Ten minutes later “Holly” and a colleague of hers from the airline, Miss Yang, arrived and greeted me nonchalantly. And five minutes at that, two Chinese soldiers arrived at the hotel.

“You must pay 1,000 yuan now,” Holly instructed, before pausing to add, “please.”

My de-facto captors wrote up a myriad of reports on a “Fancy Lion” notebook that had a cute image of a kitty on it. I was given no less than 5 receipts to sign, so if the penalty was a bribe they were going to have a serious paper trail to cover up.

I paid the fine and before the soldiers left I showed them an article in that morning’s English language, China Daily, a state controlled newspaper, which stated that the government had set the poverty level at 635 yuan per year ($76).

“So you see,” I said, “you have fined me more than one year’s wages for a Chinese worker, all for arriving here one week late on a perfectly good visa.”

The group studied the article for a few moments and then Holly interpreted the response of one of the stern faced officials.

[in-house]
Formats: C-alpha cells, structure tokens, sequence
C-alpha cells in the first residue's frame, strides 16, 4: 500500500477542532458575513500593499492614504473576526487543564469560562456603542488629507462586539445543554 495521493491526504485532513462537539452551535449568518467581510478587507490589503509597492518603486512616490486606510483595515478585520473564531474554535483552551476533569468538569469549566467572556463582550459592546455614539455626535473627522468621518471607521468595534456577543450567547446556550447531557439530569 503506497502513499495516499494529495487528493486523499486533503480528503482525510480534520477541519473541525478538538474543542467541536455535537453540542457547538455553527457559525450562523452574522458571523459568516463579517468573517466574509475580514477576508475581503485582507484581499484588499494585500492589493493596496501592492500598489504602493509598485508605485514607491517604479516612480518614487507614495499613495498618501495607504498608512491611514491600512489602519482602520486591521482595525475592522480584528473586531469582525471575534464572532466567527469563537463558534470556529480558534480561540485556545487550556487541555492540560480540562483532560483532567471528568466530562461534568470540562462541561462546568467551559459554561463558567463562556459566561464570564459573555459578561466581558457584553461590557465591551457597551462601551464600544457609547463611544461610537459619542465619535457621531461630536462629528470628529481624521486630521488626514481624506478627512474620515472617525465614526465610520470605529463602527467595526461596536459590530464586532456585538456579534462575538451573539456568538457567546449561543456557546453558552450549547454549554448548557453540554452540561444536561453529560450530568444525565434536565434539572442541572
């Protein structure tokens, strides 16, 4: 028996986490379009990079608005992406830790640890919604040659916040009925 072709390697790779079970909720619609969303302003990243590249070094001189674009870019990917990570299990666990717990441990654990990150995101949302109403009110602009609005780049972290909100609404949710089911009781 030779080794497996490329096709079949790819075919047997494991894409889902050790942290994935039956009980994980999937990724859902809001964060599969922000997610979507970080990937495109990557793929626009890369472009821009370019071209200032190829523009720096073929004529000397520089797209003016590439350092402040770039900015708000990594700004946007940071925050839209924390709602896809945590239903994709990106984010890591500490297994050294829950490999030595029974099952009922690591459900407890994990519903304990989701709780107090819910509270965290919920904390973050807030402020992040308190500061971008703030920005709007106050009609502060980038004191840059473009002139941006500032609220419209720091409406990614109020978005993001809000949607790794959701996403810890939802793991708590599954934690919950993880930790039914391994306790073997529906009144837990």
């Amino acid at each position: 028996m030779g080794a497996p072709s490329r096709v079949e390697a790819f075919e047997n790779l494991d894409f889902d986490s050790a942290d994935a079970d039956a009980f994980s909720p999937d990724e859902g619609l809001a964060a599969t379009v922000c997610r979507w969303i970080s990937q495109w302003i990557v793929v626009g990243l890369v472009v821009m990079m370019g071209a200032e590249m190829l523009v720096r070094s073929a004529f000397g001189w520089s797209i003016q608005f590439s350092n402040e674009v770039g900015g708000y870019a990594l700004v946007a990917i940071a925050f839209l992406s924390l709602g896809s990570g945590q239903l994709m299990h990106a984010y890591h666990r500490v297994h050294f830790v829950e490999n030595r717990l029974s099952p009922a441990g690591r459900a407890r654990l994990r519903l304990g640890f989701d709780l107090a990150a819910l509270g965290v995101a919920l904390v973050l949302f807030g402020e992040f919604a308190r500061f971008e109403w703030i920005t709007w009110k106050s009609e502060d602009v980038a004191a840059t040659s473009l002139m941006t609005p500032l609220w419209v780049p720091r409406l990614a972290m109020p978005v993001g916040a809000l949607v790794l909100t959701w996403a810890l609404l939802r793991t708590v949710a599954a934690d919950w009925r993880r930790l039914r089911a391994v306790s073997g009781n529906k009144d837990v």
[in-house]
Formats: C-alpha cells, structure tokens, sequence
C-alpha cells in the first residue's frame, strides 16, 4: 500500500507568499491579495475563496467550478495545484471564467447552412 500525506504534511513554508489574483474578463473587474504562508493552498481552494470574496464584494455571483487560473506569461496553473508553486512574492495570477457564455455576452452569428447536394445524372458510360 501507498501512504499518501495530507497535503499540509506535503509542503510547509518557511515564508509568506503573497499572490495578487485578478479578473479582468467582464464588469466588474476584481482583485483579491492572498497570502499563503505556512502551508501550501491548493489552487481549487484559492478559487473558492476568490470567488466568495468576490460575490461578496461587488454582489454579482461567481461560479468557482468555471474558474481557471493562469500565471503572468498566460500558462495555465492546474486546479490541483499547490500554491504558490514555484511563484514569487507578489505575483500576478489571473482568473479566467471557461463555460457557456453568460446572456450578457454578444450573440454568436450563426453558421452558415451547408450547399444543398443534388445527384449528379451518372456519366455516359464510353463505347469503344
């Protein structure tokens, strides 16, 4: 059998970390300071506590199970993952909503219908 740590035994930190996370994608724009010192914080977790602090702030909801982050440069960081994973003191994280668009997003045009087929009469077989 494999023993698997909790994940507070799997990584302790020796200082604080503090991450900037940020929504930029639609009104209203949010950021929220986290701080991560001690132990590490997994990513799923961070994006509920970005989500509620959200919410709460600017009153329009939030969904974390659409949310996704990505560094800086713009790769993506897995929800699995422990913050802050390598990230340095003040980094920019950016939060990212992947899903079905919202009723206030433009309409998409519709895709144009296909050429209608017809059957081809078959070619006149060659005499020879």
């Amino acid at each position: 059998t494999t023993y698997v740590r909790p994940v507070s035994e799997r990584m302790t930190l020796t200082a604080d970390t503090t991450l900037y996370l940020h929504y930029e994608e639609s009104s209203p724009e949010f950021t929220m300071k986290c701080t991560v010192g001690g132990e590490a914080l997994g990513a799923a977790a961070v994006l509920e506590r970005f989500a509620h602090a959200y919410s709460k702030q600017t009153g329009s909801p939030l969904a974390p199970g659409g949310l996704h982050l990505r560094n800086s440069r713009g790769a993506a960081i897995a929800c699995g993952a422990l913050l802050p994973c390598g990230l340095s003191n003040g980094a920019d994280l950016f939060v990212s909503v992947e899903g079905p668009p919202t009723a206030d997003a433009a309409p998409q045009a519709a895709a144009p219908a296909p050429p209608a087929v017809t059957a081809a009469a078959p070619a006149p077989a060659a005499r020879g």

“Yes, but he says that you are not a Chinese peasant,” she said. “You are American, and you have much more money. We think this is not very expensive for you.”

chinese visaThey handed back my glorious looking passport, which had never looked so resplendent. I was granted a 24-hour visa, and the girls from Xinjiang Airline agreed to accompany me downtown to extend it.

The visa office had a sign in English that was engraved on the wall, “strictly enforce the law – enthusiastically serve the people.” I was sold on the former but needed convincing on the latter as I plunked down another $40 for a month-long visa. As the three of us walked out into a steady rain, Holly tried to console me before saying goodbye.

“You know, we are trying to change but it takes long time,” she said. “Maybe the next time you come China, things will be easier for you.”